Athel pine

Athel pine is a declared Class A and Class B weed

For more information about declaration zones, including maps, get the athel pine management plan (1.8 mb).

It is also a Weed of National Significance. For more information go to the Weeds of National Significance website.

Another name for this plant is Tamarix aphylla.

Athel pine - infestation

Identification

You should use this as a guide. There may be other plants or weeds that look similar.

If you are unsure, contact the Weed Management Branch.

Habit

These features describe the habit of this plant:

  • large, spreading tree
  • up to 18m tall
  • not a true pine or conifer
  • flowering plant
  • strong woody roots which penetrate soil and spread deeply.

Athel pine - habit 

Stems and branches

These features describe the stems and branches:

  • trunk - rough, dark brown bark
  • stems - grey-brown bark
  • trunk to 1m diameter
  • pendulous and hanging branches
  • salt secreting glands
  • strong woody roots which penetrate soil and spread deeply.

Athel pine - stems and branches 

Leaves

These features describe the leaves:

  • foliage looks like pine needles
  • tiny leaves attached to needles are 1mm to 2mm long.

Athel pine - leaves 

Flowers

These features describe the flowers:

  • tiny
  • white or pink
  • arranged in dense spiral clusters
  • they first appear after the plant is three years of age and every summer after that.

Athel pine - flowers 

Fruit and seeds

These features can identify the fruit and seeds:

  • 3mm long bell-shaped capsules which contain even smaller seeds
  • capsules contain cylindrical seeds
  • seeds are covered with a tuft of fine hairs.

Athel pine - fruit and seeds 

Similar looking plants

The following plant species look similar to athel pine:

Tamarisk ramosissima has invaded many arid land reserves in the United States and is also a potential invader of streams and marshes in Australia. It only grows to about half the size of athel pine.

Casuarinas or she-oaks are very similar in appearance to athel pine, however they have hard, woody fruit like mini pine cones and lack true flowers.

Impact

Athel pine can have all of the following impacts:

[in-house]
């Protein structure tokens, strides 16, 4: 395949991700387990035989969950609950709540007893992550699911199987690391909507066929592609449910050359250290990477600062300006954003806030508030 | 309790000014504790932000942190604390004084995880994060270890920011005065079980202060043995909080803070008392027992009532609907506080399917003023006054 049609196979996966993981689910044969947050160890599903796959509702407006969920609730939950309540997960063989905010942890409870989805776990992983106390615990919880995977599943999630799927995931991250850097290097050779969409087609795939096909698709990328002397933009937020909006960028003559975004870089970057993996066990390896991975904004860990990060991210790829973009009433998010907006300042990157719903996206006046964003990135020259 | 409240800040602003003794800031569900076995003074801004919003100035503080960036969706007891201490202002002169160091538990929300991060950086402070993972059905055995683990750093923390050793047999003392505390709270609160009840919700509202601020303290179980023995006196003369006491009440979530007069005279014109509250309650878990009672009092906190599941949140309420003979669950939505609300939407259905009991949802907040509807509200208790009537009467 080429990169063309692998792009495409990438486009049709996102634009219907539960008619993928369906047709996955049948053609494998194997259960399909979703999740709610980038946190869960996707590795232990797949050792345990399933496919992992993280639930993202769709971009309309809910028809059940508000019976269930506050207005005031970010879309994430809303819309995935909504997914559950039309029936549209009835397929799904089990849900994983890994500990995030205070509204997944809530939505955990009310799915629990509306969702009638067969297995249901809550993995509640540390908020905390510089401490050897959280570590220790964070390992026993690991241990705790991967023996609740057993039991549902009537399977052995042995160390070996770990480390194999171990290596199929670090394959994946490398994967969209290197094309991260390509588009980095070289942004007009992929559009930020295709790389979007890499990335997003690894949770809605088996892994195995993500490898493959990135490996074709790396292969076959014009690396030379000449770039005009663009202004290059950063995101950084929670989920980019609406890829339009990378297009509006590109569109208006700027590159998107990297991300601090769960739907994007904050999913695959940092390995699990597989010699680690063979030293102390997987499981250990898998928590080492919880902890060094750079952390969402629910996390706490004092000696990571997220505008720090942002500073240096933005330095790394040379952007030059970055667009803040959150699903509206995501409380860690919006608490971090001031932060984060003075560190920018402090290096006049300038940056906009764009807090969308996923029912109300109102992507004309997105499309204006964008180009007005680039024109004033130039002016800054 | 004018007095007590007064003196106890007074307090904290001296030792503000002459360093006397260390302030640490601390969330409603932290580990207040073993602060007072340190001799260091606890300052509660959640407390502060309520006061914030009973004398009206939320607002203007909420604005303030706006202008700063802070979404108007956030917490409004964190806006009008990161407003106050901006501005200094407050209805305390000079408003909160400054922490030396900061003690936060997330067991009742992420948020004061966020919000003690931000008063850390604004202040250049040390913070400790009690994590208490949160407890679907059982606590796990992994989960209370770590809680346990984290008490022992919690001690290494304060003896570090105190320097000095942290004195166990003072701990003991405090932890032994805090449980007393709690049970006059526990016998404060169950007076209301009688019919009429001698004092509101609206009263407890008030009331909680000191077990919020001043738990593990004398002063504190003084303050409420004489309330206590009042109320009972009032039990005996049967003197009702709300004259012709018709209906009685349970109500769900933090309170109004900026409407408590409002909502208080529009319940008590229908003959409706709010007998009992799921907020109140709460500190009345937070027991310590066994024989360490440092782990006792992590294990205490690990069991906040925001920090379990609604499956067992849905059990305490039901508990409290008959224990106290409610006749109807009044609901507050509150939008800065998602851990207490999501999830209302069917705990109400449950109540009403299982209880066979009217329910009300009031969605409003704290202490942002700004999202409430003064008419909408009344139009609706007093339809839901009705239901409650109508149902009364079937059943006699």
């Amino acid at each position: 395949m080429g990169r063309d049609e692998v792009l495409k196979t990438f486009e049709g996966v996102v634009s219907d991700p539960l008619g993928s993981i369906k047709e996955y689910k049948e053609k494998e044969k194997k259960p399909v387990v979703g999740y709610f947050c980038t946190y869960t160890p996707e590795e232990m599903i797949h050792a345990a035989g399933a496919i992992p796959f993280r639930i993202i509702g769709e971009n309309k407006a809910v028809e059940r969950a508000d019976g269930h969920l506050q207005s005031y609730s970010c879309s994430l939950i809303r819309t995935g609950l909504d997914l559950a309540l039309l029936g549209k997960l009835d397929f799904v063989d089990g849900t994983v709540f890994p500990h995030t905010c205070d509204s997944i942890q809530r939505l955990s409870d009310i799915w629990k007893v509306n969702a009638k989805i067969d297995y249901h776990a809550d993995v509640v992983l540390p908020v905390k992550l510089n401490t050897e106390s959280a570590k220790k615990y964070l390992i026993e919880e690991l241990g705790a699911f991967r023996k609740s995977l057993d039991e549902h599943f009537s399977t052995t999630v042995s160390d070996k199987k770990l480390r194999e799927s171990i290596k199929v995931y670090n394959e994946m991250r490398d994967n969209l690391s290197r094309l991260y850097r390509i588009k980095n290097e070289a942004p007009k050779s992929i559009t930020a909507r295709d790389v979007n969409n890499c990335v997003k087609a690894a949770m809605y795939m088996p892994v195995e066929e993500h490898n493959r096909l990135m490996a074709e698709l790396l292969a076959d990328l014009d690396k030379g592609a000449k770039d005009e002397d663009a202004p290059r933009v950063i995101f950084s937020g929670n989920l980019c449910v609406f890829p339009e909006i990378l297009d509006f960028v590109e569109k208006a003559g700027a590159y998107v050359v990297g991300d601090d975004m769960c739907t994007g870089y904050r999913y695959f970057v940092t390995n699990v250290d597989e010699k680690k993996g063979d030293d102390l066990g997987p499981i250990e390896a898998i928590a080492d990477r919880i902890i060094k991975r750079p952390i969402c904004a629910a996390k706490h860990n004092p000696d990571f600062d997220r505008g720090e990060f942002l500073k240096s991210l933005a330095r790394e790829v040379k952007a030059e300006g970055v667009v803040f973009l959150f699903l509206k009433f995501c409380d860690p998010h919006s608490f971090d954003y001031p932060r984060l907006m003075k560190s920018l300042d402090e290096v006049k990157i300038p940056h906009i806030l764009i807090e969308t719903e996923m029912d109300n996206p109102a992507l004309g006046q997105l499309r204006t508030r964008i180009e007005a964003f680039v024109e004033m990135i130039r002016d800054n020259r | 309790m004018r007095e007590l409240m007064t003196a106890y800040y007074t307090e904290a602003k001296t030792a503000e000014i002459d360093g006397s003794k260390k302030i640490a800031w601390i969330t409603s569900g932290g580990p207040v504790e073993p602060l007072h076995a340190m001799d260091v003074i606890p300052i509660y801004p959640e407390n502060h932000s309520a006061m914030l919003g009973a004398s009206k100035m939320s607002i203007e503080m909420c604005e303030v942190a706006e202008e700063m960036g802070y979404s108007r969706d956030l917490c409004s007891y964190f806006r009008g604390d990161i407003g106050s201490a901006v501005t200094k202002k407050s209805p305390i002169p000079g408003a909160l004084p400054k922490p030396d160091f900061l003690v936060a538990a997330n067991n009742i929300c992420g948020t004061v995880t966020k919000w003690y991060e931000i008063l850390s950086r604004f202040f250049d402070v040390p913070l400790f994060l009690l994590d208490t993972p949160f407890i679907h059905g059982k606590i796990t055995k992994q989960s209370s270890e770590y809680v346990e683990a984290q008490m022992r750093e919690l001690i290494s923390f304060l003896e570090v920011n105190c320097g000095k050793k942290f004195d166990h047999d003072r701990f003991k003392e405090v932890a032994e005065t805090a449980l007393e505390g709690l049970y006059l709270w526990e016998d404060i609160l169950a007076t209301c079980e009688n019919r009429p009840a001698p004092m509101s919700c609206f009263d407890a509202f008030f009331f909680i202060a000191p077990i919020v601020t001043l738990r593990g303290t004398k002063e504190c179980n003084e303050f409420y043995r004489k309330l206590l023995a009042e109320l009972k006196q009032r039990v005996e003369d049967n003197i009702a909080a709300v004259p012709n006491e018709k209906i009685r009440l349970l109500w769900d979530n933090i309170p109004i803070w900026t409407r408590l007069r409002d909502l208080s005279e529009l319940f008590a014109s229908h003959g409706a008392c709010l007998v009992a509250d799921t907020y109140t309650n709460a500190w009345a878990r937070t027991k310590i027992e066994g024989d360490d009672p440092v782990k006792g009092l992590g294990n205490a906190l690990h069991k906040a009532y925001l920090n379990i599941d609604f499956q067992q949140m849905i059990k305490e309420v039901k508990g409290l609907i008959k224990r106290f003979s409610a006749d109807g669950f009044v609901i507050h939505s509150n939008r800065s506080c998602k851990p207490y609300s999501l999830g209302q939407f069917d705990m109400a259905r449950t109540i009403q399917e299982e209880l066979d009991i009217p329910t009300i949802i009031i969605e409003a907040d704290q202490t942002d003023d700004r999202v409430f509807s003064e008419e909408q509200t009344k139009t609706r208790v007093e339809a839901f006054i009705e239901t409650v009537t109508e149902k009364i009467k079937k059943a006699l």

• form monocultures that rapidly displace native vegetation
  • displace iconic river red gums and coolabah trees
  • extract salt from the soil and causes salinisation up to 50m away
  • only allow salt-tolerant herbs or grasses to grow
  • reduce grazing areas
  • not provide nectar or hollows for nesting native animals
  • lower the water table
  • dry up waterholes
  • add to sedimentation
  • change the course of rivers.

Habitat and distribution

Athel pine is native to northern Africa, the Arabian Peninsula, Iran and India.

It was introduced to Australia around 1930 from California as a shade tree.

The first plantings were at Whyalla and Broken Hill and it has since been planted extensively around New South Wales, Queensland, Western Australia and the Barkly Tableland and Alice Springs regions of the Northern Territory (NT).

In the NT athel pine has invaded the Finke River, the largest river system of Central Australia, and extends for 600km along this watercourse.

Spread prevention

Athel pine seeds are distributed by wind, but a more common method of dispersal is for broken branches carried by flood water to produce new plants.

You can prevent the spread of athel pine by doing all of the following:

  • destroy all isolated athel pines including homestead and shade plantings (except where there is a valid permit to retain)
  • map infestations to help develop a management plan
  • control minor infestations, isolated outbreaks or seedlings first
  • designate wash down areas and actively work to prevent contamination of clean areas
  • monitor areas that you have treated and watch for re-infestations.

Athel pine - spread 

Control

Chemical control

Large, established athel pine trees are difficult to control. Large trees can be cut off at ground level followed by herbicide application to the stump. The tree should then be taken away from any drainage area and burnt.

Chemical and concentration Rate Weed growth, stage and methods
Fluroxypyr 333 g/L
Starane® Advanced - plus other registered products
600ml / 100L waterFoliar spray for seedlings less than 50cm tall
Triclopyr 600 g/L
Garlon® 600 - plus other registered products

1L / 100L water
1L / 60L diesel

For juveniles 50cm to 2m in height:

  • foliar spray
  • cut stump/basal bark/foliar spray application

These chemicals and rates are specified by APVMA permit PER81696 which allows minor use of an agvet chemical product to control seedlings athel pine in non-crop areas in and near dry ephemeral waterways. The permit expires on 30 November 2020. 

Don't contaminate streams, rivers or waterways with the chemical or used container. 

Withholding Period: Garlon 600 Herbicide (or equivalent): Not required when used as directed. Fluroxypyr products: Don't graze or cut for stock food for seven days after application.

Non-chemical control

Hand pulling and grubbing

Weeds, including their roots, are physically pulled out of the ground by hand or using hand tools. 

This is an effective method of control for individual weeds and recent outbreaks that haven’t released seeds yet, but it requires a lot of labour.

Bulldozing

Bulldozers, chopper rollers or graders are used to clear large weed infestations. This leaves large areas of soil exposed so follow up control or revegetation should be considered.

Fire

Fire as a management technique is most effective when it is used together with other methods. It is useful for mass seedling control if there is a sufficient fuel load.

Last updated: 27 June 2017